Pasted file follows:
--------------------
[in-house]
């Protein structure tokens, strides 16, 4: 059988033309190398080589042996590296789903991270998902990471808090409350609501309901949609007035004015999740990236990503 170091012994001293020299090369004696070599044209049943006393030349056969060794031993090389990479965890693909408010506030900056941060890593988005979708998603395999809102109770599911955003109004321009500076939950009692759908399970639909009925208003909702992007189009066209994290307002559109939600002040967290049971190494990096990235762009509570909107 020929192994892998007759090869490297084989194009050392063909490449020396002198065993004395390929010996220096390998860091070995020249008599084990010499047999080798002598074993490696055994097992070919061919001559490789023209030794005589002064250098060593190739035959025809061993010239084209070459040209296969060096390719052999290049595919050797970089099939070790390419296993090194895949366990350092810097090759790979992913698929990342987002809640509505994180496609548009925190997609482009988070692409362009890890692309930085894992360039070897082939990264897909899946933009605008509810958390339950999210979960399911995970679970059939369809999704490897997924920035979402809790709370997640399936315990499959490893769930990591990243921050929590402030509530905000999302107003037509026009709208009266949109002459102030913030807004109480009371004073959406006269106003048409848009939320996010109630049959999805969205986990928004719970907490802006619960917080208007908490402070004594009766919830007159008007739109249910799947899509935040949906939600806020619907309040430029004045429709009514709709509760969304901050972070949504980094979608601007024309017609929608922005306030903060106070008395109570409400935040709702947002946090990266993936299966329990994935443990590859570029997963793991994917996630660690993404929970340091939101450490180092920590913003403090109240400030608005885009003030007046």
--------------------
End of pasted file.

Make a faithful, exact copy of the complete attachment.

[in-house]
């Protein structure tokens, strides 16, 4: 059988033309190398080589042996590296789903991270998902990471808090409350609501309901949609007035004015999740990236990503 170091012994001293020299090369004696070599044209049943006393030349056969060794031993090389990479965890693909408010506030900056941060890593988005979708998603395999809102109770599911955003109004321009500076939950009692759908399970639909009925208003909702992007189009066209994290307002559109939600002040967290049971190494990096990235762009509570909107 020929192994892998007759090869490297084989194009050392063909490449020396002198065993004395390929010996220096390998860091070995020249008599084990010499047999080798002598074993490696055994097992070919061919001559490789023209030794005589002064250098060593190739035959025809061993010239084209070459040209296969060096390719052999290049595919050797970089099939070790390419296993090194895949366990350092810097090759790979992913698929990342987002809640509505994180496609548009925190997609482009988070692409362009890890692309930085894992360039070897082939990264897909899946933009605008509810958390339950999210979960399911995970679970059939369809999704490897997924920035979402809790709370997640399936315990499959490893769930990591990243921050929590402030509530905000999302107003037509026009709208009266949109002459102030913030807004109480009371004073959406006269106003048409848009939320996010109630049959999805969205986990928004719970907490802006619960917080208007908490402070004594009766919830007159008007739109249910799947899509935040949906939600806020619907309040430029004045429709009514709709509760969304901050972070949504980094979608601007024309017609929608922005306030903060106070008395109570409400935040709702947002946090990266993936299966329990994935443990590859570029997963793991994917996630660690993404929970340091939101450490180092920590913003403090109240400030608005885009003030007046």